Wednesday, November 11, 2009

I Now Pronounce Thee…, Part 4


"Keep your Peter in Your Pants!"

Throughout high school, those words were our own inappropriate inside joke. Unlike other parents that would say things like "Remember who you are" as their children heading out of the house, Cole's Father, prior to any date, would employ humor rather than guilt and awkward embarrassment to keep his sons from having any pre-marital sex. Well into our college years, his gruff voice always carried with it a certain sense of intimidation.

Hoping to embarrass him, the night of his wedding Cole decided to text our friend Payton this little phrase to see how embarrassed/mad/anxious he would get. We never saw his reaction. Either foreseeing our prank or out of politeness to his wife and family, the phone remained in his pocket and turned off throughout the reception. Later, of course, he would get the message and likely roll his eyes before hopping into the honeymoon bed.

That night started off as embarrassing for me as any of us could ever hope to embarrass Payton. Jacqueline had just found out (and adjusting to her new mantle of 'fruit fly') and Cole and I were making efforts to be more open about our escapades to that point in our lives. On our way to the wedding—the true highlight of the story—the subject of dating had come up and at this point in the process of coming out, I was dating a lot. Jacqueline had plenty of questions about what had happened prior to her return from her mission.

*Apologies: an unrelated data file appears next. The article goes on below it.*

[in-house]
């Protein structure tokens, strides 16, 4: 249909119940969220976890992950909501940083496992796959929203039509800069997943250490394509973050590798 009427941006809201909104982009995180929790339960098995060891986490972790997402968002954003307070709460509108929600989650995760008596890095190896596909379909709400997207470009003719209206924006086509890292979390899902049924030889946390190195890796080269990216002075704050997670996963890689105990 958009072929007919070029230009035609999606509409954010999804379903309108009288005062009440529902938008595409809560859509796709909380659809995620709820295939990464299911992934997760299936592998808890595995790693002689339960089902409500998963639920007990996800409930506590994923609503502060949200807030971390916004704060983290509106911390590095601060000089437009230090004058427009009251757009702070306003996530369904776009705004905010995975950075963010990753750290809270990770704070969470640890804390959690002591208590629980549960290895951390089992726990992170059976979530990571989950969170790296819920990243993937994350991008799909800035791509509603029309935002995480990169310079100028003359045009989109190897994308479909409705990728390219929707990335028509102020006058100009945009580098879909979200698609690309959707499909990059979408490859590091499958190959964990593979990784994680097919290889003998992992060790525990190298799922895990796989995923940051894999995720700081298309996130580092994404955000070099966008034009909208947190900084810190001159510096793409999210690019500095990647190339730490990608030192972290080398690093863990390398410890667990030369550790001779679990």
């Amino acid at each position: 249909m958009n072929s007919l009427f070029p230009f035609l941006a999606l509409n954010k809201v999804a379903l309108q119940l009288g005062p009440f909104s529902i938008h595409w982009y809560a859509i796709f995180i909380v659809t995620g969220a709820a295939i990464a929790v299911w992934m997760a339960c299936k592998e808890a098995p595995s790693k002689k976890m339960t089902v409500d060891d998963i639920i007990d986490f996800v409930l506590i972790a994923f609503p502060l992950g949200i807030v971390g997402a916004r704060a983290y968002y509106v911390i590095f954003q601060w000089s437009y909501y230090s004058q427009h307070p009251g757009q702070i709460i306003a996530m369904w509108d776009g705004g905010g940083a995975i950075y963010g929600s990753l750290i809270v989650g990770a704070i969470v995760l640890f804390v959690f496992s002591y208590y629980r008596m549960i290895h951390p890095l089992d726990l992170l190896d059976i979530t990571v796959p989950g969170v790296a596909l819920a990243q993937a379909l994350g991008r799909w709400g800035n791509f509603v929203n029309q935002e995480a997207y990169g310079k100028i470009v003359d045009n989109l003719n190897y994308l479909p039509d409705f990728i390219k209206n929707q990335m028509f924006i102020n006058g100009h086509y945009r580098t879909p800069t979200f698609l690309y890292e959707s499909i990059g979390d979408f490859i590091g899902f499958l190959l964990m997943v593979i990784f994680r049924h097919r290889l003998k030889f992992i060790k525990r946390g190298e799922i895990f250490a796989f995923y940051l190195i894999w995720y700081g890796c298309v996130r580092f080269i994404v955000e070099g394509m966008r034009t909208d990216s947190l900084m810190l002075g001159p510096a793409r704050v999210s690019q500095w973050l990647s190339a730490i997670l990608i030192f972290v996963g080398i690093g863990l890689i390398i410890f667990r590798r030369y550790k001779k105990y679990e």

Following a discussion of Cole's engagement and our journey to "coming out to ourselves," my best friend took the opportunity to share every embarrassing detail and offer perspectives I'd never heard before on my four months of dating. I'd never say that it was a form of revenge or anything malicious, but if Cole had wanted to blackmail me at that time, these stories would be the one's he'd use in my tell-all biography.

Looking back, these were nothing more than tales of inexperience and puppy love, but they were really the most intimate moments of my life at the time. Despite being on his mission, Mark remained on my mind at all times, so any discussion of our time together brought up all sorts of emotions I wasn't prepared to deal with (just as Cole faced a rush of emotions every time he was forced to explain his failed engagement and the hardest of these stories to hear really touched on both of these experiences.